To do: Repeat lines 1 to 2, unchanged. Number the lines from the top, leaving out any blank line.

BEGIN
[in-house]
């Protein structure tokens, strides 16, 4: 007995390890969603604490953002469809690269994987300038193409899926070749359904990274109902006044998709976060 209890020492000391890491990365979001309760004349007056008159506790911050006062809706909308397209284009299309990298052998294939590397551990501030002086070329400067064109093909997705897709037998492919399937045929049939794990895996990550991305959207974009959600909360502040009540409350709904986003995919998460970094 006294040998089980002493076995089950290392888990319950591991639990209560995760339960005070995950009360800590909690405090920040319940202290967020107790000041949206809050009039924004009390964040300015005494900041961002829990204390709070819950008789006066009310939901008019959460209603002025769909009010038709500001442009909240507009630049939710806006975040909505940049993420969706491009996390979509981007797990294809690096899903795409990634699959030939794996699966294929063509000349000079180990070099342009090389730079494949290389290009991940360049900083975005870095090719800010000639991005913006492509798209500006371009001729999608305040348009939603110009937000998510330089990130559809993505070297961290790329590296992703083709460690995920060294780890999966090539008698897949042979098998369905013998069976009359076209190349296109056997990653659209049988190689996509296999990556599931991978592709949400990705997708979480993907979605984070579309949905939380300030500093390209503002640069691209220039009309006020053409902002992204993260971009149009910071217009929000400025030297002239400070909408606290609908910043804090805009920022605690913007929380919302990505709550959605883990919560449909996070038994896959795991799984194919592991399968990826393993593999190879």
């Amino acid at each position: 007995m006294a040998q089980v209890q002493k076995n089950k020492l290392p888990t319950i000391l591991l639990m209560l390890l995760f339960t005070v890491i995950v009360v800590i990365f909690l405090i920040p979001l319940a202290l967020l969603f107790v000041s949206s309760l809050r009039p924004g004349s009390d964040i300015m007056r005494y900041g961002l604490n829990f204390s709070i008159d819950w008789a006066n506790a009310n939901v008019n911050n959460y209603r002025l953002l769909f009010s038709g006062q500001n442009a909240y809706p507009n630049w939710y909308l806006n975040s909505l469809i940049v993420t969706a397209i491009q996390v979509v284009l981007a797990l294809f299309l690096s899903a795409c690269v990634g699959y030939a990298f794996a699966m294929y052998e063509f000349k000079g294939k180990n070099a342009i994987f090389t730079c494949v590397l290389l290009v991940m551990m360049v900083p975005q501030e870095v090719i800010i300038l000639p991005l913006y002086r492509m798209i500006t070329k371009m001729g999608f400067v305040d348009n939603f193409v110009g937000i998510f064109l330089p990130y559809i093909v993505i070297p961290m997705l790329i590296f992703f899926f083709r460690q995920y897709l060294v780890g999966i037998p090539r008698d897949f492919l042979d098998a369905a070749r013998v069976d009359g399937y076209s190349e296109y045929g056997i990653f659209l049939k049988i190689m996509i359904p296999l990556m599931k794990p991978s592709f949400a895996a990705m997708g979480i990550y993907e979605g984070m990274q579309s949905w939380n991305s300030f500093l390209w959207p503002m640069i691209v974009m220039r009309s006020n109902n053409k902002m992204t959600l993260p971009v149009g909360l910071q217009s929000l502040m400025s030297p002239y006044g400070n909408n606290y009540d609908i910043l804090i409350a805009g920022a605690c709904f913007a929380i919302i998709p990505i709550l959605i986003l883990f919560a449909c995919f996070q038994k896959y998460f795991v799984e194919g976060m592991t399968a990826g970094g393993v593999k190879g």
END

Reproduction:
[in-house]
């Protein structure tokens, strides 16, 4: 007995390890969603604490953002469809690269994987300038193409899926070749359904990274109902006044998709976060 209890020492000391890491990365979001309760004349007056008159506790911050006062809706909308397209284009299309990298052998294939590397551990501030002086070329400067064109093909997705897709037998492919399937045929049939794990895996990550991305959207974009959600909360502040009540409350709904986003995919998460970094 006294040998089980002493076995089950290392888990319950591991639990209560995760339960005070995950009360800590909690405090920040319940202290967020107790000041949206809050009039924004009390964040300015005494900041961002829990204390709070819950008789006066009310939901008019959460209603002025769909009010038709500001442009909240507009630049939710806006975040909505940049993420969706491009996390979509981007797990294809690096899903795409990634699959030939794996699966294929063509000349000079180990070099342009090389730079494949290389290009991940360049900083975005870095090719800010000639991005913006492509798209500006371009001729999608305040348009939603110009937000998510330089990130559809993505070297961290790329590296992703083709460690995920060294780890999966090539008698897949042979098998369905013998069976009359076209190349296109056997990653659209049988190689996509296999990556599931991978592709949400990705997708979480993907979605984070579309949905939380300030500093390209503002640069691209220039009309006020053409902002992204993260971009149009910071217009929000400025030297002239400070909408606290609908910043804090805009920022605690913007929380919302990505709550959605883990919560449909996070038994896959795991799984194919592991399968990826393993593999190879």